Friday, June 3, 2016

Great Tew, Oxfordshire

Narrow gateway, wide world

Just opposite the vicarage in my previous post is this grandiose gateway, through which one walks along a path to the parish church. You may well feel that there’s something odd about this structure. It seems vastly out of proportion to the low wall on either side of it, and the opening itself looks disproportionately narrow in relation to its height. I think the reason for this is that the gateway has been moved from elsewhere – probably one of the entrances to Great Tew Park – and rebuilt on a smaller, narrower scale to serve as this eye-catching prelude to the churchyard.

What remains is certainly imposing, and the ornament is very much redolent of the first half of the 17th century, when Inigo Jones and his followers were starting to introduce their disciplined and scholarly form of classicism to Britain. The masonry is carved with horizontal bands of vermiculation – the ornamental motif that is supposed to create the effect of the stone having been eaten away by worms – and each pier has a large niche topped with an arch in the form of a shell. Above each niche is a smaller oval indentation. The lintel is carved with festoons of fruit on either side of a central keystone. The use of banded vermiculation reminds me a little of the much more elaborate gateway in London’s Embankment Gardens, another 17th-century gateway that has lost its original purpose and that looks stranded but still magnificent in its current setting.
This carving from perhaps the 1620s takes us back to a time when the manor house at Great Tew was owned by one of the most remarkable figures of the time, Lucius Cary, who became 2nd Viscount Falkland and subsequently Chancellor to Charles I. One of my readers (see the Comments section to the post on the vicarage) has already mentioned Falkland, who invited to Great Tew a stellar group of his contemporaries, men who relished the intellectual discussions on offer, gatherings compared by contemporaries to those convened by Erasmus.* Many of those present came from Oxford (only about 12 miles away), but Falkland had friends from further afield too. In his Brief Life of Falkland, John Aubrey mentions some of the period’s most celebrated writers who were guests at Great Tew: ‘For learned Gentlemen of the Country, his acquaintance was Mr Sandys, the Traveller and Translator; Ben. Johnson [sic]; Edmund Waller, Esq.; Mr Thomas Hobbes, and all the excellent of that peaceable time.’  Falkland, says Aubrey, was not a great writer himself, quoting Dr Earles who said that ‘he wrote not a smoth verse, but a great deal of sense’.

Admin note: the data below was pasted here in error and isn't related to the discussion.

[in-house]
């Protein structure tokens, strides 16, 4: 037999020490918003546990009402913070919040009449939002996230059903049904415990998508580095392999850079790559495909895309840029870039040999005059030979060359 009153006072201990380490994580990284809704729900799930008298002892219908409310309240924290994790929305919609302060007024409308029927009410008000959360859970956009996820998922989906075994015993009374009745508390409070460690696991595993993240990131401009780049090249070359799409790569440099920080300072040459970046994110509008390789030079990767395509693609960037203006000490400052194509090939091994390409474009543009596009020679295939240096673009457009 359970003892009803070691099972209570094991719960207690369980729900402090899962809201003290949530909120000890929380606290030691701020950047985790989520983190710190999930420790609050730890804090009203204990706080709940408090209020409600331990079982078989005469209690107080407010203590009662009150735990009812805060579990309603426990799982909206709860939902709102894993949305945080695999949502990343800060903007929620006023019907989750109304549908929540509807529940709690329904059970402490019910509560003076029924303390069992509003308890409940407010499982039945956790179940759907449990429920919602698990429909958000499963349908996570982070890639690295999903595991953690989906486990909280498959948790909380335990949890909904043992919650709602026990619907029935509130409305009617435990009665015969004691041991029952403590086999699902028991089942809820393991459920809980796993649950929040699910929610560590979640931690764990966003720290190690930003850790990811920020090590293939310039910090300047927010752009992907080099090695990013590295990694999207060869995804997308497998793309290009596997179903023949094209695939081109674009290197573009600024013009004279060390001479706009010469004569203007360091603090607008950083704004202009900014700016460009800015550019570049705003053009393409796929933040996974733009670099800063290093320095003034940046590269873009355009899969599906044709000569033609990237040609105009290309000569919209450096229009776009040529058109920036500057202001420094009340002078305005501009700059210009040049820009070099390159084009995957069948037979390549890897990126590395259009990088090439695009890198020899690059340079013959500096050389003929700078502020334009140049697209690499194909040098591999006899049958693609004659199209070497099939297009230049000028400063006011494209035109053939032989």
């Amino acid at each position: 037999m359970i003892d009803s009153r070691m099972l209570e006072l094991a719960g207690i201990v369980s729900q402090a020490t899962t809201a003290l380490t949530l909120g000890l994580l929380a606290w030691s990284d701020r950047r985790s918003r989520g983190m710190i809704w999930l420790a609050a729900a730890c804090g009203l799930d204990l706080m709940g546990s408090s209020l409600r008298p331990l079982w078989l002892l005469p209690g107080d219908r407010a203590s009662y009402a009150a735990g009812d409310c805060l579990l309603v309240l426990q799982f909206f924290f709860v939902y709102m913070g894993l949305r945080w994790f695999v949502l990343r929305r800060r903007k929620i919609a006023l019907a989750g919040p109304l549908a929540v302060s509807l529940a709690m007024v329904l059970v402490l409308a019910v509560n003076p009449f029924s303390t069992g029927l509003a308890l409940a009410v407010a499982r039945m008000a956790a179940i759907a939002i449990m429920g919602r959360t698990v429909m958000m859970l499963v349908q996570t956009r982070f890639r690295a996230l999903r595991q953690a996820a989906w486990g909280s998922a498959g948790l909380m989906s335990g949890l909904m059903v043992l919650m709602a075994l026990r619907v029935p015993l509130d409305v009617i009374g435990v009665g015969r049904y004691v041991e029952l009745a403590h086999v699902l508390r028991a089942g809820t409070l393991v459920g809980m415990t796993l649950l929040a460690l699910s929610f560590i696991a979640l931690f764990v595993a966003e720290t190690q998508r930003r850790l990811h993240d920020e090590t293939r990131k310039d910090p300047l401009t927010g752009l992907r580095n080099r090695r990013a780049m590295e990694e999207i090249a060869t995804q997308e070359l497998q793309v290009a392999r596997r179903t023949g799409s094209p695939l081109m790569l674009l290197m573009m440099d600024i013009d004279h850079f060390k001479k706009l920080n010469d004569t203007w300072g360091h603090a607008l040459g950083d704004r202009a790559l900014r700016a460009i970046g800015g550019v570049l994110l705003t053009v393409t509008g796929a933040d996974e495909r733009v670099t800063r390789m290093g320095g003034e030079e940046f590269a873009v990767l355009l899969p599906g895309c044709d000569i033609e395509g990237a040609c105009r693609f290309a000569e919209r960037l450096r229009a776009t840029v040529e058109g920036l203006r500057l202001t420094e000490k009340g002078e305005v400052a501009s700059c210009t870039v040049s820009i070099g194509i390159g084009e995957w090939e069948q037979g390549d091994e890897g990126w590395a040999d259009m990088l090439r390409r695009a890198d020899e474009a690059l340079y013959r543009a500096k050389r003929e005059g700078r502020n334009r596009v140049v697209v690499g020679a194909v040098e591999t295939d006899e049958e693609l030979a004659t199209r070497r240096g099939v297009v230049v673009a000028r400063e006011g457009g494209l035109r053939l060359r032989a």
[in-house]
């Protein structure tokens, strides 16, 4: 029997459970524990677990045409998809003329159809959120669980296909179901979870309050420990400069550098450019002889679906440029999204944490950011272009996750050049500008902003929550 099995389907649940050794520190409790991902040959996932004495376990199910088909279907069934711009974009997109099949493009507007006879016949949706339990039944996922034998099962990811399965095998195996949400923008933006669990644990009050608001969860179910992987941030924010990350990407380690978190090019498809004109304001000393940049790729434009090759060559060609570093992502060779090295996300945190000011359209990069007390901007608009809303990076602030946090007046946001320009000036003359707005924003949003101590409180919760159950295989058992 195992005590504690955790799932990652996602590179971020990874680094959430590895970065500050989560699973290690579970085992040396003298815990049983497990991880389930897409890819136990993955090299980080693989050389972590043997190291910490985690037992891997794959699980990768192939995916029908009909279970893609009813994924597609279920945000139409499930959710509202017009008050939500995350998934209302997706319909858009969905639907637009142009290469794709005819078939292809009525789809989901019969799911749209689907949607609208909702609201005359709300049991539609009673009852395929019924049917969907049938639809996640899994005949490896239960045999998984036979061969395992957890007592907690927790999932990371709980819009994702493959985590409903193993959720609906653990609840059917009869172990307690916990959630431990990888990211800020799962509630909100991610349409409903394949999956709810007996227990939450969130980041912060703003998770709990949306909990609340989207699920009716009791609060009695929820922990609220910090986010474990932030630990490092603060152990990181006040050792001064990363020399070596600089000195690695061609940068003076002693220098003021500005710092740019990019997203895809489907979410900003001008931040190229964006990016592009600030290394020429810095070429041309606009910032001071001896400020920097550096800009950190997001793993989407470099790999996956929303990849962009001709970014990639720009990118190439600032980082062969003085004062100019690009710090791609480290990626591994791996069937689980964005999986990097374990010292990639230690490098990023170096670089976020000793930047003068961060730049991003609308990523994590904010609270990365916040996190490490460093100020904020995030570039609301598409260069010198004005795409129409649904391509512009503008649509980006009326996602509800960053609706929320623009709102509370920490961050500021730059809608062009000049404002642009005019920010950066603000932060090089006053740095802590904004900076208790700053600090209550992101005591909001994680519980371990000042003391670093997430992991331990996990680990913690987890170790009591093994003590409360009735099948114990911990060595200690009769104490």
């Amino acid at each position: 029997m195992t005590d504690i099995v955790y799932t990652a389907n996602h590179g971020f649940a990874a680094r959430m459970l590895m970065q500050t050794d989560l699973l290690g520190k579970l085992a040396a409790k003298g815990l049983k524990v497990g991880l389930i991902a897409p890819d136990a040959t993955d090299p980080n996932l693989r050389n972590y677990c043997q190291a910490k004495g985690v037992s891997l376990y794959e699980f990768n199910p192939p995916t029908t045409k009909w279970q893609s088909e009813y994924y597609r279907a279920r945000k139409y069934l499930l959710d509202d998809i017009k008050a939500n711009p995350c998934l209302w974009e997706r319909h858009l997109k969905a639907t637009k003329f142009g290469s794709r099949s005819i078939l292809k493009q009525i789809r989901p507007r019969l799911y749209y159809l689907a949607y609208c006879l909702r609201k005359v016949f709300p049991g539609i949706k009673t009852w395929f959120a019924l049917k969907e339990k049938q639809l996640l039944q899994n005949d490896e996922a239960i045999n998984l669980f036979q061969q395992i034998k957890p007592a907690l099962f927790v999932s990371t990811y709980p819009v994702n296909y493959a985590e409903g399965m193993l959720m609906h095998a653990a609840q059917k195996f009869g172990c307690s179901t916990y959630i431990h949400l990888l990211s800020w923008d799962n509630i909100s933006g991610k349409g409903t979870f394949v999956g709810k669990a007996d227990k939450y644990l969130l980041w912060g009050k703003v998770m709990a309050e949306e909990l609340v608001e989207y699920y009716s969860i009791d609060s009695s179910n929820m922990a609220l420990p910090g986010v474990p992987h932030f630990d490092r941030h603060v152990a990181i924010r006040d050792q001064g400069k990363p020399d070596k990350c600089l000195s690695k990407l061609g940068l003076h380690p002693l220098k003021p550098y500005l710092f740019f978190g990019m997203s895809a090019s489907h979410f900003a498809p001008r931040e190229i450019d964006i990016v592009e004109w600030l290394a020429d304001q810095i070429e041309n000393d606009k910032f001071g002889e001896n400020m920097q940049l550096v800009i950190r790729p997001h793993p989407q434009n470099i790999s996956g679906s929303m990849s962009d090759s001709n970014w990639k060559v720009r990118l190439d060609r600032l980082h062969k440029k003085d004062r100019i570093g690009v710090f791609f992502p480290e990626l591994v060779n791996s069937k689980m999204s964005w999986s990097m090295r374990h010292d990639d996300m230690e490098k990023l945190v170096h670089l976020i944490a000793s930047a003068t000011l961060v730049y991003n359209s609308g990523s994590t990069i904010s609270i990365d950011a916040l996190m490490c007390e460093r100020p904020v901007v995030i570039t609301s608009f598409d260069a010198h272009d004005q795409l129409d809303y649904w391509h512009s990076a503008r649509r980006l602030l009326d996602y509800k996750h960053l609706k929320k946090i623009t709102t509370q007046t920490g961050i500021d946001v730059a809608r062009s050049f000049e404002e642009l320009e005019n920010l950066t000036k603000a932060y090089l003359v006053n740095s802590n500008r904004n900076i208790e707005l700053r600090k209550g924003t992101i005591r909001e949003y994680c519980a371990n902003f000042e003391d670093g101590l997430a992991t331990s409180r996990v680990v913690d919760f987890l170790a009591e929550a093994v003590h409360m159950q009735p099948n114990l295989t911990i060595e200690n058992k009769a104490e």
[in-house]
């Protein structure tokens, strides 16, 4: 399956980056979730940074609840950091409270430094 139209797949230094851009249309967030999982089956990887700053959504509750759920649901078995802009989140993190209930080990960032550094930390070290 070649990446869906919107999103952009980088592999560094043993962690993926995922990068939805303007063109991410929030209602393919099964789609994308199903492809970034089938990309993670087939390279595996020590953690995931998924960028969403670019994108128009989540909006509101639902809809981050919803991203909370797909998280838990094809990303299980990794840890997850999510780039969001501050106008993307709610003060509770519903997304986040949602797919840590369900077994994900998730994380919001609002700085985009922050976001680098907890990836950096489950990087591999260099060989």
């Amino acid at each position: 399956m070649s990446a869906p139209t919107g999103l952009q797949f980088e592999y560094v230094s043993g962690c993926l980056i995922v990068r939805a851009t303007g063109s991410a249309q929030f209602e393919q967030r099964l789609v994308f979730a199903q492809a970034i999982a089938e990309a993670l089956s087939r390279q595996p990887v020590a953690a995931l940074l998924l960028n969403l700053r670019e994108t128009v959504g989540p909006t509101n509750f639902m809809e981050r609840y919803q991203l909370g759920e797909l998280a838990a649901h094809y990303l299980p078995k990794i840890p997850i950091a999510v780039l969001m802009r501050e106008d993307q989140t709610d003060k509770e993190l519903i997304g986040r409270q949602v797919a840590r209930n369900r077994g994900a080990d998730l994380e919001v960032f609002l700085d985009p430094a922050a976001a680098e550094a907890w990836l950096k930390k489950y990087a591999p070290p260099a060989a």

Falkland died young, when the peaceable times had ended and he was fighting for the king at Newbury. It was said that he threw his life away, riding rashly into the fray when he need not have done so, and various reasons have been suggested for this, from his pessimistic analysis of his side’s chances in the war, to his deep grief at the death of the woman he loved.

Whether or not he actually had it built, this gateway, with its design that seems at home here but derives from a wide world of culture and scholarship, is no doubt the sort of thing Falkland would have appreciated. His house has been rebuilt and he has only a modest, 19th-century monument in the church, but such architectural fragments as this can act as his memorials.

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*It was Clarendon who made the comparison, and he also compared Falkland to Cicero, the great Roman consul, philosopher, orator, and letter-writer, who was as it happens an important character for Falkland’s friend Ben Jonson too.


The Greenockian said...

Hadn't heard of Falkland before - interesting post!

Joseph Biddulph (Publisher) said...

One of these would look very good in my little garden, in the archway at present framed by escallonia, eucalypt and birch. Or, even better, as casts in best concrete on the walls of the new library being built locally - where otherwise I'm afraid I'll have to close my eyes when walking past... Could some enterprising firm be persuaded to start turning out things like this for our featureless suburbia?

JudyBG said...

Lucius Cary can also be found kneeling piously at a tomb in Burford Church. His much-loathed grandparents are in the tomb--depicted on top as themselves, and rotting below as skeletons. His grandmother was apparently a memorably dreadful person, who supposedly still rides the winds with hell-hounds, or some similar tale. But the inhabitants of Burford also greatly disliked his grandfather.

Lucius looks very nice, however.

Evelyn said...

I've been stumbling across a lot of great info and interesting photos of Great Tew since I read about it in 84 Charing Cross Road- Helene Hanff's book of letters. This edition included The Duchess of Bloomsbury which has an account of her chance encounter with Great Tew. Fascinating ! You never know where you're going to stumble on entrancing history !
Evelyn Wallace, The Castle Lady